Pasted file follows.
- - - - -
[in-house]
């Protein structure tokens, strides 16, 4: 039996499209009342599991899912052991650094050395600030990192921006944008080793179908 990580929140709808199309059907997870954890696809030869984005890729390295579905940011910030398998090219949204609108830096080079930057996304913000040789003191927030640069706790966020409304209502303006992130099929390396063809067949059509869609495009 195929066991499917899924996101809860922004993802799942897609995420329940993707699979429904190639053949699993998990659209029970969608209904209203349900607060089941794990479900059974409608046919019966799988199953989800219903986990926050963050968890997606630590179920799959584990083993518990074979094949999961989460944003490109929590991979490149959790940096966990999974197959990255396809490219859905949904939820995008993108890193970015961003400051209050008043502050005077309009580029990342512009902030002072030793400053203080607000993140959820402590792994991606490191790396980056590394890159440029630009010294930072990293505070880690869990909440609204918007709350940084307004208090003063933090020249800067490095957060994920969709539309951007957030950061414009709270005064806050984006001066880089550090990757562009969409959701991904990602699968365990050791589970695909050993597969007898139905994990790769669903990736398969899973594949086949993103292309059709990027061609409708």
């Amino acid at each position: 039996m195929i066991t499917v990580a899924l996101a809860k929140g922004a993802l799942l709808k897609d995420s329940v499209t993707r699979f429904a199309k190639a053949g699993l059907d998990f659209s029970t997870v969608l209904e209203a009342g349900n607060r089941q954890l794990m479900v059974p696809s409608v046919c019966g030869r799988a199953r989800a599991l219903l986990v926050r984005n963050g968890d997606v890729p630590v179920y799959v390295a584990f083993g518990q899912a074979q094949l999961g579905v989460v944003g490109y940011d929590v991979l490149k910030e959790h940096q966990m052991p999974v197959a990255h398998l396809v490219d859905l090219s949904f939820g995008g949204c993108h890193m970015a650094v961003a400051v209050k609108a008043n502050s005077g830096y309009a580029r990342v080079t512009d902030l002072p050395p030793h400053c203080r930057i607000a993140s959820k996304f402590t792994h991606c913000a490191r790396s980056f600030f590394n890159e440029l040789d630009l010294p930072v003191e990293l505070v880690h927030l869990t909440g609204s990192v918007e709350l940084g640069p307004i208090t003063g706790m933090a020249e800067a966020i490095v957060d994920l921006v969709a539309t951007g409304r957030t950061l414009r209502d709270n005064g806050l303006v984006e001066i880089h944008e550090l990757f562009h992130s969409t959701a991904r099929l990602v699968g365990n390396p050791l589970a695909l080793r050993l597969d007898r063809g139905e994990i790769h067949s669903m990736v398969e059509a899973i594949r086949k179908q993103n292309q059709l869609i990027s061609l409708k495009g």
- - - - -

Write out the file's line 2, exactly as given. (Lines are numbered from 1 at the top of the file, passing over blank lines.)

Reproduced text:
């Protein structure tokens, strides 16, 4: 039996499209009342599991899912052991650094050395600030990192921006944008080793179908 990580929140709808199309059907997870954890696809030869984005890729390295579905940011910030398998090219949204609108830096080079930057996304913000040789003191927030640069706790966020409304209502303006992130099929390396063809067949059509869609495009 195929066991499917899924996101809860922004993802799942897609995420329940993707699979429904190639053949699993998990659209029970969608209904209203349900607060089941794990479900059974409608046919019966799988199953989800219903986990926050963050968890997606630590179920799959584990083993518990074979094949999961989460944003490109929590991979490149959790940096966990999974197959990255396809490219859905949904939820995008993108890193970015961003400051209050008043502050005077309009580029990342512009902030002072030793400053203080607000993140959820402590792994991606490191790396980056590394890159440029630009010294930072990293505070880690869990909440609204918007709350940084307004208090003063933090020249800067490095957060994920969709539309951007957030950061414009709270005064806050984006001066880089550090990757562009969409959701991904990602699968365990050791589970695909050993597969007898139905994990790769669903990736398969899973594949086949993103292309059709990027061609409708």